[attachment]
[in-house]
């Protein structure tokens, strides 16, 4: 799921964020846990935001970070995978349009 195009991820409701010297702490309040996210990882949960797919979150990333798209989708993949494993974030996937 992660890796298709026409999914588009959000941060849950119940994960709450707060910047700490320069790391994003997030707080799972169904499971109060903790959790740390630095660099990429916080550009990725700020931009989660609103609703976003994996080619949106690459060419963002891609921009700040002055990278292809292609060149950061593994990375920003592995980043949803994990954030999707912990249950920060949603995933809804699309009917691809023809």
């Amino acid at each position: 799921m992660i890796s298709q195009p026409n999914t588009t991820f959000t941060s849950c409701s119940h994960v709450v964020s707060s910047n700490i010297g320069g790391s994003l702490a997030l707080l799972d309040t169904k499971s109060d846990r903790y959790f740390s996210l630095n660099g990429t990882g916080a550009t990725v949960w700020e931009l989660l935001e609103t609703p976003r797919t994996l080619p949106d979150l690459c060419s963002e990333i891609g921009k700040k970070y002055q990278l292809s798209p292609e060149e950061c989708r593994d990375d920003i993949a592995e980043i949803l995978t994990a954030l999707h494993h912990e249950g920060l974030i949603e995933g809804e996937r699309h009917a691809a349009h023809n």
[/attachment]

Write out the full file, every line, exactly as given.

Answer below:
[in-house]
């Protein structure tokens, strides 16, 4: 799921964020846990935001970070995978349009 195009991820409701010297702490309040996210990882949960797919979150990333798209989708993949494993974030996937 992660890796298709026409999914588009959000941060849950119940994960709450707060910047700490320069790391994003997030707080799972169904499971109060903790959790740390630095660099990429916080550009990725700020931009989660609103609703976003994996080619949106690459060419963002891609921009700040002055990278292809292609060149950061593994990375920003592995980043949803994990954030999707912990249950920060949603995933809804699309009917691809023809």
């Amino acid at each position: 799921m992660i890796s298709q195009p026409n999914t588009t991820f959000t941060s849950c409701s119940h994960v709450v964020s707060s910047n700490i010297g320069g790391s994003l702490a997030l707080l799972d309040t169904k499971s109060d846990r903790y959790f740390s996210l630095n660099g990429t990882g916080a550009t990725v949960w700020e931009l989660l935001e609103t609703p976003r797919t994996l080619p949106d979150l690459c060419s963002e990333i891609g921009k700040k970070y002055q990278l292809s798209p292609e060149e950061c989708r593994d990375d920003i993949a592995e980043i949803l995978t994990a954030l999707h494993h912990e249950g920060l974030i949603e995933g809804e996937r699309h009917a691809a349009h023809n």